Note 12, Page 44.

the tower of Ezzelin—

Now an Observatory. On the wall there is
a long inscription: " Piis carcerem adspergite
iacrymis," etc.

Ezzelino is seen by Dante in the river oi
blood. — Inferno, xii.

Note 13, Page 45.

The lagging mules

The passage boats are drawn up and down
the Brent.


151 TTALT.

Note )4, Page 45.
That child of fun *nd frolic, Arlecchino.

A pleasant instance of his wit and agility was
exhibited some years ago on the stage at Venice.

"The stutterer was in an agony; the word
was inexorable. It was to no purpose that
Harlequin suggested another and another. At
length, in a fit of despair, he pitched his head
full in the dying man's stomach, and the word
bolted out of his mouth to the most distant part
of the house." — See Moore's Viev) of Society
in Italy.

Note 15, Page 47.

Ere yet the Cafila cauie. •

A caravan.

Note 16, Page 50.
riaying at Mora.
A national game of great antiquity, and most
probably the " micare digitis" of the Pcomans.

Note 17, Page 50.

twelve Procurators.

The procuratorship of St. Mark was the
socond dignity in the Republic.

Note 18, Page 52.
The brass is gone, the porphyry remains.
They were placed in tlie floor as memorials.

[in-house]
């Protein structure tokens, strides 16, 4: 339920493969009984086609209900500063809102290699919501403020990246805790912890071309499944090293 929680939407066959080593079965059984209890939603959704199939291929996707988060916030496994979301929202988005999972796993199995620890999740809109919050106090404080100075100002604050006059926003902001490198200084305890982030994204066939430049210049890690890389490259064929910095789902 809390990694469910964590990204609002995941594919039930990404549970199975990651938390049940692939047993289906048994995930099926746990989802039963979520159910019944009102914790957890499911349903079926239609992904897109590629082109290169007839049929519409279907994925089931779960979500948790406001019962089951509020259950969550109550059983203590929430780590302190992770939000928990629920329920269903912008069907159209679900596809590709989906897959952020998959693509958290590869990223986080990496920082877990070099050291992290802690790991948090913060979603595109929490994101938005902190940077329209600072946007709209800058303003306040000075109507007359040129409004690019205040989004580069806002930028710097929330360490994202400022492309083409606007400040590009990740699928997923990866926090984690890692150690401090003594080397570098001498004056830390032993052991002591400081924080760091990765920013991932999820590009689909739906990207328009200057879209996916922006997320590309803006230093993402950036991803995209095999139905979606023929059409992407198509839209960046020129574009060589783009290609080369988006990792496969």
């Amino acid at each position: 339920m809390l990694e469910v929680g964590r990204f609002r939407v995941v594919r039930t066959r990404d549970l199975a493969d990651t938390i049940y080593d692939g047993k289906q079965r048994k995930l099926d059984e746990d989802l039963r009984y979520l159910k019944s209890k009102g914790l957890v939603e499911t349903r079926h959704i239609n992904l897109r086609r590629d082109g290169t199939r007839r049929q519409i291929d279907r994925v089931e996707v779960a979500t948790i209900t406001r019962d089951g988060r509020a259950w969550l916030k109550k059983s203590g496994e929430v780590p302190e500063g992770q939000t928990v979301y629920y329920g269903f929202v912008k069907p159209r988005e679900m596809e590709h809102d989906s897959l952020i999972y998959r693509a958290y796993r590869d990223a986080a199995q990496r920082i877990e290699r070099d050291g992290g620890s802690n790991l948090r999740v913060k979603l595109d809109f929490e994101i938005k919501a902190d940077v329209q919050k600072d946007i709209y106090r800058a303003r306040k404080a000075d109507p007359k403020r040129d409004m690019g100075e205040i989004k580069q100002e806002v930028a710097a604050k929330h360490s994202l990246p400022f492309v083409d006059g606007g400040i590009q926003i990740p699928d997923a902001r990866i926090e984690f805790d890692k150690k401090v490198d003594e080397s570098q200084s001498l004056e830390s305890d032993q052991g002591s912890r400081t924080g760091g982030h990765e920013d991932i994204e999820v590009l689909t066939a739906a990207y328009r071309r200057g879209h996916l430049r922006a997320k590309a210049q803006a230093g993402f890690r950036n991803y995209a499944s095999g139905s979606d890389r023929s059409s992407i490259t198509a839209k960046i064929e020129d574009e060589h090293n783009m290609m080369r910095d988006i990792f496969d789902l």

The brass was engraven with the words ad-

ITALY. 195

dressed by the Pope to the Emperor, "Super
aspidem," etc.

Note 19, Page 53.
Ofihe proud Pontiff-
Alexander III. He lied in disguise to Venice,
and is said to have passed the first night on the
steps of San Salvatore. The entrance is from
the Merceria, near the foot of the Rialto ; and
it is thus recorded, under his escutcheon, in a
small tablet at the door : Alexandre III. Pont.
Max. pernoctanti.

Note 20, Page 54.

some from merry England.

" Recenti victoria exultantes," says Petrarch,
alluding, no doubt, to the favourable issue of the
war in France. This festival began on the 4th
of August, 1364.

Note 21, Page 54.
And lo, the madness of ihe Carnival.
Among those the most followed, there waa
always a mask in a magnificent habit, relating